Turhon Eulette, an auto body worker, suffered minor injuries to his head, neck and back when part of a building on the 5000 block of Warrington Street collapsed early Sunday morning.
Eulette was sitting inside his parked, tan-colored sedan when bricks topped onto the roof of it, as well as at least four other vehicles, leaving him injured, when the collapse occurred in Southwest Philadelphia during a high winds warning.
The car is crushed, but Eulette walked away mostly unscathed. According to the city’s Department of Licenses and Inspections, just after 5 a.m., part of the front wall of an unused warehouse collapsed during a high wind warning issued by the city.
Strong winds pulled down live electric power lines and damaged several parked cars beneath the building — and Eulette was inside.
He was taken to a nearby hospital, treated for minor injuries and released.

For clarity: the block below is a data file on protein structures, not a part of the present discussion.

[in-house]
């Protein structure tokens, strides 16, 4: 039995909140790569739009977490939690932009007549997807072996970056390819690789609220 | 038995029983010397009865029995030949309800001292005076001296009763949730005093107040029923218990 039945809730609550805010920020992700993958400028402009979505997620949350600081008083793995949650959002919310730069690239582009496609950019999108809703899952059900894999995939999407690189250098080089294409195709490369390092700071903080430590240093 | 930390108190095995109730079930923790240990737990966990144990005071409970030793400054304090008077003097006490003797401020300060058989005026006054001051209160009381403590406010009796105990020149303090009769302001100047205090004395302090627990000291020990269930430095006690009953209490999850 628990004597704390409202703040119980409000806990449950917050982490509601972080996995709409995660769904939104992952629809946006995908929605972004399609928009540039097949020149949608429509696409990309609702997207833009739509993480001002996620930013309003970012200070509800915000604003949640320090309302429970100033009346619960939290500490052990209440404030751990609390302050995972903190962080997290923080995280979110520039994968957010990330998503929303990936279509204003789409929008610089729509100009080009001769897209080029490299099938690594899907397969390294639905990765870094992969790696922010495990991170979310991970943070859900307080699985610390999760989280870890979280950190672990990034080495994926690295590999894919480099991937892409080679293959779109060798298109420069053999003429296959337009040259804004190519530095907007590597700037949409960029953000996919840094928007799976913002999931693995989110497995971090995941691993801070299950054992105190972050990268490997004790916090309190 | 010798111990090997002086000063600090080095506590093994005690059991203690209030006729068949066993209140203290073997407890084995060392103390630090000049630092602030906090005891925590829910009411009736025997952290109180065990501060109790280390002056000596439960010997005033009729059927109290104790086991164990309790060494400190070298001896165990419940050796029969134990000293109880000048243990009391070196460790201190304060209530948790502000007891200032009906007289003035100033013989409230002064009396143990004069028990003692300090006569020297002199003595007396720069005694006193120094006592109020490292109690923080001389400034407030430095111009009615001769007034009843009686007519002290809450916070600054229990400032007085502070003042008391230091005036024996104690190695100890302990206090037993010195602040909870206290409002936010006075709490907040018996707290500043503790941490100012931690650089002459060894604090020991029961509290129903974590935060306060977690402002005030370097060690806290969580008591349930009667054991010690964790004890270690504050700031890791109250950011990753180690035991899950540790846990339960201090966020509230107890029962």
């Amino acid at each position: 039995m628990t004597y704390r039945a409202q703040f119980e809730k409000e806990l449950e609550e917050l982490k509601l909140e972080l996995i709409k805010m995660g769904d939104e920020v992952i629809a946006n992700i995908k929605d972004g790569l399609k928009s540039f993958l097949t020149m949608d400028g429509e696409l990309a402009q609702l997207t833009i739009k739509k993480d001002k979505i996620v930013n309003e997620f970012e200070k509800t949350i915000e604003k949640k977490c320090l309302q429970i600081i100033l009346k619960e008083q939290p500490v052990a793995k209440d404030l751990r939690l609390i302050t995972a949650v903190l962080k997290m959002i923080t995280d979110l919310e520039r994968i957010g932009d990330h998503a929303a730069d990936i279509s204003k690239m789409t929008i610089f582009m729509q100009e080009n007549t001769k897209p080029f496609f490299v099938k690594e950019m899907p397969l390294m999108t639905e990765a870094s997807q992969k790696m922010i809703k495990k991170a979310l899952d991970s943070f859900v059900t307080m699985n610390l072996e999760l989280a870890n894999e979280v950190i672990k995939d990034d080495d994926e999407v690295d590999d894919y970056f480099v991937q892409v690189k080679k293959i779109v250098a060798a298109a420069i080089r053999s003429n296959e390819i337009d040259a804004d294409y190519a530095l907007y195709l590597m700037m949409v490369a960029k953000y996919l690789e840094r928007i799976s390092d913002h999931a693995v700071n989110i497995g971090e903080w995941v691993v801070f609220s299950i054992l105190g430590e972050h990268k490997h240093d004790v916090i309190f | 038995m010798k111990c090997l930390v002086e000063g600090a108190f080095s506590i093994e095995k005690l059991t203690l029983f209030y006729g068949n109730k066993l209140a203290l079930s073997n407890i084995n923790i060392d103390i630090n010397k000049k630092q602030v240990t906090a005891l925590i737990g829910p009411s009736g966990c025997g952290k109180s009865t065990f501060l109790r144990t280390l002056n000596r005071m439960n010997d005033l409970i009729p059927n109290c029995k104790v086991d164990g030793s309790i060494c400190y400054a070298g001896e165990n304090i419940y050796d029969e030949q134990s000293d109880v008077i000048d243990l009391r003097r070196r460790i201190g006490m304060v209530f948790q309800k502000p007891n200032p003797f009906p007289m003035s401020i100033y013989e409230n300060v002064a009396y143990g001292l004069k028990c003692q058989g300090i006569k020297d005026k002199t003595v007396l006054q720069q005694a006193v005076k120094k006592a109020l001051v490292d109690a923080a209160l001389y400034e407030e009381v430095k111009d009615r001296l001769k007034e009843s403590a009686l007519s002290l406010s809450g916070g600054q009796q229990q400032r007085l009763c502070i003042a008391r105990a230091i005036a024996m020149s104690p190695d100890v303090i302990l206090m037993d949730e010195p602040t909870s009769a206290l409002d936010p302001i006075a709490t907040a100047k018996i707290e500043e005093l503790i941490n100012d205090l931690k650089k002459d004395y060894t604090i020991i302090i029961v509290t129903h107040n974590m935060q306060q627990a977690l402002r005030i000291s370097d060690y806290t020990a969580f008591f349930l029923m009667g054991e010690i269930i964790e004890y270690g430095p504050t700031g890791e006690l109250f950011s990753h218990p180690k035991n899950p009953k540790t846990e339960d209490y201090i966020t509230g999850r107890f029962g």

“This property was in a dangerous condition. It can’t stand there the way it was fora sustained period of time, and so what will happen is this owner is taking responsibility for the situation, and he is having a demolition contractor come in and arranging for a private completion of the demolition of the property,” said Karen Guss, a spokeswoman for L&I.
L&I cited the building owner on Monday and quickly took “make safe” actions to protect public safety at the site by bringing in a crew to remove debris. They then took the remainder of the front wall down to an eight-foot height and fenced it off.
Demolition of the entire structure by the owner isexpected to begin over the course of the coming week.
“It is likely that the existing condition of the building, especially deterioration of the roof system, in combination with the severe weekend weather, led to the collapse,” L&I Commissioner David Perri said in a news release.
“L&I will make a final determination of the cause once the department has the opportunity to conduct a full review.”
A high wind warning went into effect in Philadelphia County at midnight Saturday and lasted until 11:50a.m. Sunday.
Guss said there were other incidents Saturday night that lasted into Sunday related to high winds, but that Warrington Street’s was the most dramatic.